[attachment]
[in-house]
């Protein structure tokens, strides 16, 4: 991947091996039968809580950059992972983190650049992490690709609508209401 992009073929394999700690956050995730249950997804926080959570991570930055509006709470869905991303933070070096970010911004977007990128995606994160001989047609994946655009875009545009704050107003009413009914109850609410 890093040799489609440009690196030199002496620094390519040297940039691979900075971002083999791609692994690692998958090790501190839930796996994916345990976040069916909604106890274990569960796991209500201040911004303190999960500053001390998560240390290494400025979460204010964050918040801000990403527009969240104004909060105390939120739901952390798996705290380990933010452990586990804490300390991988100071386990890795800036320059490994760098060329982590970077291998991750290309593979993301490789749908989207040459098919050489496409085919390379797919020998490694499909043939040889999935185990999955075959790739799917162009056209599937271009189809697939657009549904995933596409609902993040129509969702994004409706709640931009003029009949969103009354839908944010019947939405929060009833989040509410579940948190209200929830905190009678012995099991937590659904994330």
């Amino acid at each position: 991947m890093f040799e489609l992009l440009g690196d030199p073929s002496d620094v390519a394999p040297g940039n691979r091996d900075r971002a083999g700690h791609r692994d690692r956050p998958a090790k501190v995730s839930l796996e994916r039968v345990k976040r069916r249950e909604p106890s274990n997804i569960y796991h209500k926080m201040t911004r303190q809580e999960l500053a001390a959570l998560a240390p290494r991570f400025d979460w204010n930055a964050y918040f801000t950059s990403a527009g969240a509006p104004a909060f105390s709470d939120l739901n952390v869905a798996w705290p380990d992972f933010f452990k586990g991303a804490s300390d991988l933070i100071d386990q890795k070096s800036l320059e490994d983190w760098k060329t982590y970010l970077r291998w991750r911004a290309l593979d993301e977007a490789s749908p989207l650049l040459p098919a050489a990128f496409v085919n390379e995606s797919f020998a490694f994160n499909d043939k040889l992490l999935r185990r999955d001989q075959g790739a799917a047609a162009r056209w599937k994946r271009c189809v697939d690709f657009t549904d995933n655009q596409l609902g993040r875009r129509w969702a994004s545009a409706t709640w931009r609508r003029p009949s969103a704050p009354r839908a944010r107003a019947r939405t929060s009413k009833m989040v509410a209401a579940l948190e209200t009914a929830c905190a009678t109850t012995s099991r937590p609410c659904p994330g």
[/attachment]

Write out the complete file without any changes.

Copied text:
[in-house]
């Protein structure tokens, strides 16, 4: 991947091996039968809580950059992972983190650049992490690709609508209401 992009073929394999700690956050995730249950997804926080959570991570930055509006709470869905991303933070070096970010911004977007990128995606994160001989047609994946655009875009545009704050107003009413009914109850609410 890093040799489609440009690196030199002496620094390519040297940039691979900075971002083999791609692994690692998958090790501190839930796996994916345990976040069916909604106890274990569960796991209500201040911004303190999960500053001390998560240390290494400025979460204010964050918040801000990403527009969240104004909060105390939120739901952390798996705290380990933010452990586990804490300390991988100071386990890795800036320059490994760098060329982590970077291998991750290309593979993301490789749908989207040459098919050489496409085919390379797919020998490694499909043939040889999935185990999955075959790739799917162009056209599937271009189809697939657009549904995933596409609902993040129509969702994004409706709640931009003029009949969103009354839908944010019947939405929060009833989040509410579940948190209200929830905190009678012995099991937590659904994330």
């Amino acid at each position: 991947m890093f040799e489609l992009l440009g690196d030199p073929s002496d620094v390519a394999p040297g940039n691979r091996d900075r971002a083999g700690h791609r692994d690692r956050p998958a090790k501190v995730s839930l796996e994916r039968v345990k976040r069916r249950e909604p106890s274990n997804i569960y796991h209500k926080m201040t911004r303190q809580e999960l500053a001390a959570l998560a240390p290494r991570f400025d979460w204010n930055a964050y918040f801000t950059s990403a527009g969240a509006p104004a909060f105390s709470d939120l739901n952390v869905a798996w705290p380990d992972f933010f452990k586990g991303a804490s300390d991988l933070i100071d386990q890795k070096s800036l320059e490994d983190w760098k060329t982590y970010l970077r291998w991750r911004a290309l593979d993301e977007a490789s749908p989207l650049l040459p098919a050489a990128f496409v085919n390379e995606s797919f020998a490694f994160n499909d043939k040889l992490l999935r185990r999955d001989q075959g790739a799917a047609a162009r056209w599937k994946r271009c189809v697939d690709f657009t549904d995933n655009q596409l609902g993040r875009r129509w969702a994004s545009a409706t709640w931009r609508r003029p009949s969103a704050p009354r839908a944010r107003a019947r939405t929060s009413k009833m989040v509410a209401a579940l948190e209200t009914a929830c905190a009678t109850t012995s099991r937590p609410c659904p994330g």